1933 Double Eagle Coin
The 1933 Double Eagle Coin was a regular issue of the Saint-Gaudens
Double Eagle twenty-dollar gold coins. This particular double eagle
issue was struck in 1933, which was the last mintage year of the said
coin series. Although there were over 400,000 coins struck, none of it
reached the public circulation. With the ending of the gold standard
under the 1934 Gold Reserve Act and the 1933 Executive Order 6102, the
reign of the double eagle coins also met its end.
Production of the 1933 Double Eagle Coins barely missed these orders.
But since they were no longer considered legal tender, they were ordered
to be melted not long after they were minted. However, not all of them
met the gruesome end. Some escaped the melting and the very few
surviving specimens are enjoying a high value in the rare coin
collection market today. In fact, the 1933 Double Eagle is the second
highest auctioned U.S. coin—sold at over 7 million U.S. dollars! It is
said to be today’s ultimate dream of coin collectors and numismatists.
Supposedly, there were only two 1933 Double Eagle coins meant to survive
and these were the coins given to the U.S. National Numismatic
Collection. Today, these coins are on display at the National Museum of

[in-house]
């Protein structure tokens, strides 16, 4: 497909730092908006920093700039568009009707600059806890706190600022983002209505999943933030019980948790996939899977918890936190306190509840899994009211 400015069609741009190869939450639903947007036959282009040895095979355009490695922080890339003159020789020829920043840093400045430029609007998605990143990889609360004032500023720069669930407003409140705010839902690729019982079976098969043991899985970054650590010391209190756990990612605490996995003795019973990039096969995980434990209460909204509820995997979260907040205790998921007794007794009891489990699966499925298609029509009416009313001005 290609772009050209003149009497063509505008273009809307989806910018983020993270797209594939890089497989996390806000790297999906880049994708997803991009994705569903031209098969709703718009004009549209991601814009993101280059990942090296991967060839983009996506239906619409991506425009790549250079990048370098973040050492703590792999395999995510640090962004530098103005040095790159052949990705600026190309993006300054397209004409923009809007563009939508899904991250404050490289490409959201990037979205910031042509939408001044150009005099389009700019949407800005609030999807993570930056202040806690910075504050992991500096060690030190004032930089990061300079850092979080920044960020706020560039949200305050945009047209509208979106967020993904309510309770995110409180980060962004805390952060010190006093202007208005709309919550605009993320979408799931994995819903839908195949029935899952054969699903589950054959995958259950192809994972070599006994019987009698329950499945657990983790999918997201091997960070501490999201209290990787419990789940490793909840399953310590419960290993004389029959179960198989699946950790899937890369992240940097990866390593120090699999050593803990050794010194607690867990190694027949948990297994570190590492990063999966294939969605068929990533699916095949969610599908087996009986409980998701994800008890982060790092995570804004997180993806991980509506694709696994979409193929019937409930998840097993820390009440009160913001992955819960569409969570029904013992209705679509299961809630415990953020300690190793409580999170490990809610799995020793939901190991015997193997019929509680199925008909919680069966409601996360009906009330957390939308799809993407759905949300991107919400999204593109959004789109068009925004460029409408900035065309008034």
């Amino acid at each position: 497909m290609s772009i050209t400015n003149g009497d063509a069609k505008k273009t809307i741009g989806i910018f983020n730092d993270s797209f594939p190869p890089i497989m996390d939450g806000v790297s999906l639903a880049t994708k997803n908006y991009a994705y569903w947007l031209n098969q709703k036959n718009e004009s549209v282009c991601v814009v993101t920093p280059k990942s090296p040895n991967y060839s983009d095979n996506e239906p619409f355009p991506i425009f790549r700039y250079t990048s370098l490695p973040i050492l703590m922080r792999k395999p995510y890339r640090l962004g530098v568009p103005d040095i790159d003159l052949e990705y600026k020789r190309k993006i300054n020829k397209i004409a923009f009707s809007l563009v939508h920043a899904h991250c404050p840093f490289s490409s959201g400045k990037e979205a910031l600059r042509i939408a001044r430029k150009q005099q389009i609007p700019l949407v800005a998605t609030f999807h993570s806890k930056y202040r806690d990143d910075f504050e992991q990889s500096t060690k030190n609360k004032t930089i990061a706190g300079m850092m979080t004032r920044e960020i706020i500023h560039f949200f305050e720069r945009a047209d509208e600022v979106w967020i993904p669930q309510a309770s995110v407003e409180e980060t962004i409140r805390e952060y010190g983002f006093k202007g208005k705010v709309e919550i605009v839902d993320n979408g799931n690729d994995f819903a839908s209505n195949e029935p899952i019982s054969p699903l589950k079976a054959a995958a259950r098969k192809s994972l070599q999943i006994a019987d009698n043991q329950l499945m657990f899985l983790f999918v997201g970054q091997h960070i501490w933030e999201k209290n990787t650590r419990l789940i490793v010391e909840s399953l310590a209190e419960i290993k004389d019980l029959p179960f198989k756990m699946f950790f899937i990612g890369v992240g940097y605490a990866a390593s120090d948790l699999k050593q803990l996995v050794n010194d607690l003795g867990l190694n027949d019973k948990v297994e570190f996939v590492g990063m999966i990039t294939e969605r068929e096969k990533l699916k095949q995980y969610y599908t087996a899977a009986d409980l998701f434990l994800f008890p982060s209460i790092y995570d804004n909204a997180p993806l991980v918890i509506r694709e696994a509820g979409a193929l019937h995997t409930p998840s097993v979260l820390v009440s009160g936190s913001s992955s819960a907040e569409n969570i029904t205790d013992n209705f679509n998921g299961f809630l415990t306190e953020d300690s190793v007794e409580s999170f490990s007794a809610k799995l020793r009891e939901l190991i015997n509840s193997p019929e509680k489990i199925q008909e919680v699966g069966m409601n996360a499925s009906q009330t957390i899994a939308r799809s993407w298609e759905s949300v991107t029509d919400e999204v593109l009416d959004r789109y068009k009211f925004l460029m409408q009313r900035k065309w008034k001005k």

American History’s Money and Medals Hall. However, it was lately
discovered that an unknown number of 1933 Double Eagle coins were stolen
from the Mint. It was only in 1944, ten years after their supposedly
destruction, that the U.S. Mint and the Secret Service learned of their
existence. Thanks to an investigative journalist who found the coin at
an auction and did some research on the coin, which led him to report
his findings to the U.S. Mint. The Secret Service recovered around 20
pieces of these gold coins, but it’s still unknown how many are still
out there. They were also able to identify the culprits of the crime.
However, the statute of limitations had already passed so the thieves
One of the sought-after Double Eagle coins found its way to Egypt’s
King, who is famous for being a collector of all sorts of things—King
Farouk. The king purchased the gold coin and luckily obtained an export
license from the U.S. Treasury Department shortly before the theft was
exposed. The Department attempted to retrieve the coin but World War II
broke out. When King Farouk was deposed in 1952 coup d’etat, the
Egyptian government promised to return the coin to the U.S. but the coin
was nowhere to be found.